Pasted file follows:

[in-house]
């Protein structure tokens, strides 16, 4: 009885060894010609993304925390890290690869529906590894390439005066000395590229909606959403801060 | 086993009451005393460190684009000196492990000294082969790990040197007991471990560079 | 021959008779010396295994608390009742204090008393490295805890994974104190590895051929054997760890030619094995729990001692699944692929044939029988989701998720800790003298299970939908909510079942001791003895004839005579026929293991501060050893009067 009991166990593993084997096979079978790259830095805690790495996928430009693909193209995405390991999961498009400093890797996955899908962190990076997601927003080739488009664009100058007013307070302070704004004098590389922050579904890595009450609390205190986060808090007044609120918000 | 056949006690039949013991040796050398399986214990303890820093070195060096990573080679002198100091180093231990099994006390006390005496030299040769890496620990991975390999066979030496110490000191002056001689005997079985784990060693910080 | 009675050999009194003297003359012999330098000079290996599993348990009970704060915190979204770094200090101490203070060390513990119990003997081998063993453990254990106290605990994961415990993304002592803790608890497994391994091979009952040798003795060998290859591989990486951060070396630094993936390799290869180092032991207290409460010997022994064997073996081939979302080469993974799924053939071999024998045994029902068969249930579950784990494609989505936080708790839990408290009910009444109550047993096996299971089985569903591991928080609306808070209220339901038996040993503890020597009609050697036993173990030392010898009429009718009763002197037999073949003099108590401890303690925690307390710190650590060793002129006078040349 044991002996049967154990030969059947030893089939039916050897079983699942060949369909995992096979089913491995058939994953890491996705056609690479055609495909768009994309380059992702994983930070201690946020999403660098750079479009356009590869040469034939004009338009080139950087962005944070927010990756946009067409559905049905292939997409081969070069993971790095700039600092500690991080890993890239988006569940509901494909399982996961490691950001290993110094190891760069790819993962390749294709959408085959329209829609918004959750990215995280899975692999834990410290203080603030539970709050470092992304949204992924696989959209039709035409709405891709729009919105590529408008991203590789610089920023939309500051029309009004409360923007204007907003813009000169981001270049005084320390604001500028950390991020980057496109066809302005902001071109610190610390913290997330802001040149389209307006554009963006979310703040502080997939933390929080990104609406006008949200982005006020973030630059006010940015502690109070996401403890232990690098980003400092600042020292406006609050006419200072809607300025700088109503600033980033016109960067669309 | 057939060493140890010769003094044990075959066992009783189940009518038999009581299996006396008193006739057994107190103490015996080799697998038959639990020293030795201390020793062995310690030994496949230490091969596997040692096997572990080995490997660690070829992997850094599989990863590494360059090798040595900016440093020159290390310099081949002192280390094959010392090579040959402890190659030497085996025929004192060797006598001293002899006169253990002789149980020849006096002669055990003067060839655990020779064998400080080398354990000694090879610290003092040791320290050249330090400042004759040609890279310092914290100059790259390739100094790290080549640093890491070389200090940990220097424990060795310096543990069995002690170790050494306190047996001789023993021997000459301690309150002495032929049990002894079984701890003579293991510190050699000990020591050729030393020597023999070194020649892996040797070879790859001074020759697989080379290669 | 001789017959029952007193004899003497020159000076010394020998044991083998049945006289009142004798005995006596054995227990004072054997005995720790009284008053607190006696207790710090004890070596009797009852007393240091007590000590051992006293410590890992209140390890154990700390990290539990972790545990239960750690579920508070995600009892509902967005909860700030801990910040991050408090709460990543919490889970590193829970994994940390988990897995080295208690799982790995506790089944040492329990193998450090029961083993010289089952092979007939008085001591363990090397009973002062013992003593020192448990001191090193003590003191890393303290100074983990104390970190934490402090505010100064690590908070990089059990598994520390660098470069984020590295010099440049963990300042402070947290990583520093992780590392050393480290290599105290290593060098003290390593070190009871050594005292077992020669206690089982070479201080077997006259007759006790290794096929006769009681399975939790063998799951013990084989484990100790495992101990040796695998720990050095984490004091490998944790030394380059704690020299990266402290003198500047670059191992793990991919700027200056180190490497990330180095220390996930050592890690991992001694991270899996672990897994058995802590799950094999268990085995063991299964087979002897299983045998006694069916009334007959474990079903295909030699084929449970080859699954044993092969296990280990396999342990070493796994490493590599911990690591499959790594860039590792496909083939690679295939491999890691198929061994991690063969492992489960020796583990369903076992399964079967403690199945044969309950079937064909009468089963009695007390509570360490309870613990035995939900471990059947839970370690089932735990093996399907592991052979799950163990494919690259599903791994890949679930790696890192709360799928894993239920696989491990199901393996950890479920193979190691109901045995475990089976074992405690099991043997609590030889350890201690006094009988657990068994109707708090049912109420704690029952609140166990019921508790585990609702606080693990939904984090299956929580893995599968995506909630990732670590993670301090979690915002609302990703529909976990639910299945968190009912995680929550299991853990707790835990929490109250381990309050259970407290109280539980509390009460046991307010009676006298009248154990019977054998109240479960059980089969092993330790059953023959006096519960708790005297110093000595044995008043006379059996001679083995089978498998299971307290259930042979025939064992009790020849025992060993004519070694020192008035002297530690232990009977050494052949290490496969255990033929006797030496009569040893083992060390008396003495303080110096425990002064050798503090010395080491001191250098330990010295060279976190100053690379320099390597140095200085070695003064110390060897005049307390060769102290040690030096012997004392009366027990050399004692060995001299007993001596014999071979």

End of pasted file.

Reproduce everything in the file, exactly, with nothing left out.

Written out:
[in-house]
């Protein structure tokens, strides 16, 4: 009885060894010609993304925390890290690869529906590894390439005066000395590229909606959403801060 | 086993009451005393460190684009000196492990000294082969790990040197007991471990560079 | 021959008779010396295994608390009742204090008393490295805890994974104190590895051929054997760890030619094995729990001692699944692929044939029988989701998720800790003298299970939908909510079942001791003895004839005579026929293991501060050893009067 009991166990593993084997096979079978790259830095805690790495996928430009693909193209995405390991999961498009400093890797996955899908962190990076997601927003080739488009664009100058007013307070302070704004004098590389922050579904890595009450609390205190986060808090007044609120918000 | 056949006690039949013991040796050398399986214990303890820093070195060096990573080679002198100091180093231990099994006390006390005496030299040769890496620990991975390999066979030496110490000191002056001689005997079985784990060693910080 | 009675050999009194003297003359012999330098000079290996599993348990009970704060915190979204770094200090101490203070060390513990119990003997081998063993453990254990106290605990994961415990993304002592803790608890497994391994091979009952040798003795060998290859591989990486951060070396630094993936390799290869180092032991207290409460010997022994064997073996081939979302080469993974799924053939071999024998045994029902068969249930579950784990494609989505936080708790839990408290009910009444109550047993096996299971089985569903591991928080609306808070209220339901038996040993503890020597009609050697036993173990030392010898009429009718009763002197037999073949003099108590401890303690925690307390710190650590060793002129006078040349 044991002996049967154990030969059947030893089939039916050897079983699942060949369909995992096979089913491995058939994953890491996705056609690479055609495909768009994309380059992702994983930070201690946020999403660098750079479009356009590869040469034939004009338009080139950087962005944070927010990756946009067409559905049905292939997409081969070069993971790095700039600092500690991080890993890239988006569940509901494909399982996961490691950001290993110094190891760069790819993962390749294709959408085959329209829609918004959750990215995280899975692999834990410290203080603030539970709050470092992304949204992924696989959209039709035409709405891709729009919105590529408008991203590789610089920023939309500051029309009004409360923007204007907003813009000169981001270049005084320390604001500028950390991020980057496109066809302005902001071109610190610390913290997330802001040149389209307006554009963006979310703040502080997939933390929080990104609406006008949200982005006020973030630059006010940015502690109070996401403890232990690098980003400092600042020292406006609050006419200072809607300025700088109503600033980033016109960067669309 | 057939060493140890010769003094044990075959066992009783189940009518038999009581299996006396008193006739057994107190103490015996080799697998038959639990020293030795201390020793062995310690030994496949230490091969596997040692096997572990080995490997660690070829992997850094599989990863590494360059090798040595900016440093020159290390310099081949002192280390094959010392090579040959402890190659030497085996025929004192060797006598001293002899006169253990002789149980020849006096002669055990003067060839655990020779064998400080080398354990000694090879610290003092040791320290050249330090400042004759040609890279310092914290100059790259390739100094790290080549640093890491070389200090940990220097424990060795310096543990069995002690170790050494306190047996001789023993021997000459301690309150002495032929049990002894079984701890003579293991510190050699000990020591050729030393020597023999070194020649892996040797070879790859001074020759697989080379290669 | 001789017959029952007193004899003497020159000076010394020998044991083998049945006289009142004798005995006596054995227990004072054997005995720790009284008053607190006696207790710090004890070596009797009852007393240091007590000590051992006293410590890992209140390890154990700390990290539990972790545990239960750690579920508070995600009892509902967005909860700030801990910040991050408090709460990543919490889970590193829970994994940390988990897995080295208690799982790995506790089944040492329990193998450090029961083993010289089952092979007939008085001591363990090397009973002062013992003593020192448990001191090193003590003191890393303290100074983990104390970190934490402090505010100064690590908070990089059990598994520390660098470069984020590295010099440049963990300042402070947290990583520093992780590392050393480290290599105290290593060098003290390593070190009871050594005292077992020669206690089982070479201080077997006259007759006790290794096929006769009681399975939790063998799951013990084989484990100790495992101990040796695998720990050095984490004091490998944790030394380059704690020299990266402290003198500047670059191992793990991919700027200056180190490497990330180095220390996930050592890690991992001694991270899996672990897994058995802590799950094999268990085995063991299964087979002897299983045998006694069916009334007959474990079903295909030699084929449970080859699954044993092969296990280990396999342990070493796994490493590599911990690591499959790594860039590792496909083939690679295939491999890691198929061994991690063969492992489960020796583990369903076992399964079967403690199945044969309950079937064909009468089963009695007390509570360490309870613990035995939900471990059947839970370690089932735990093996399907592991052979799950163990494919690259599903791994890949679930790696890192709360799928894993239920696989491990199901393996950890479920193979190691109901045995475990089976074992405690099991043997609590030889350890201690006094009988657990068994109707708090049912109420704690029952609140166990019921508790585990609702606080693990939904984090299956929580893995599968995506909630990732670590993670301090979690915002609302990703529909976990639910299945968190009912995680929550299991853990707790835990929490109250381990309050259970407290109280539980509390009460046991307010009676006298009248154990019977054998109240479960059980089969092993330790059953023959006096519960708790005297110093000595044995008043006379059996001679083995089978498998299971307290259930042979025939064992009790020849025992060993004519070694020192008035002297530690232990009977050494052949290490496969255990033929006797030496009569040893083992060390008396003495303080110096425990002064050798503090010395080491001191250098330990010295060279976190100053690379320099390597140095200085070695003064110390060897005049307390060769102290040690030096012997004392009366027990050399004692060995001299007993001596014999071979």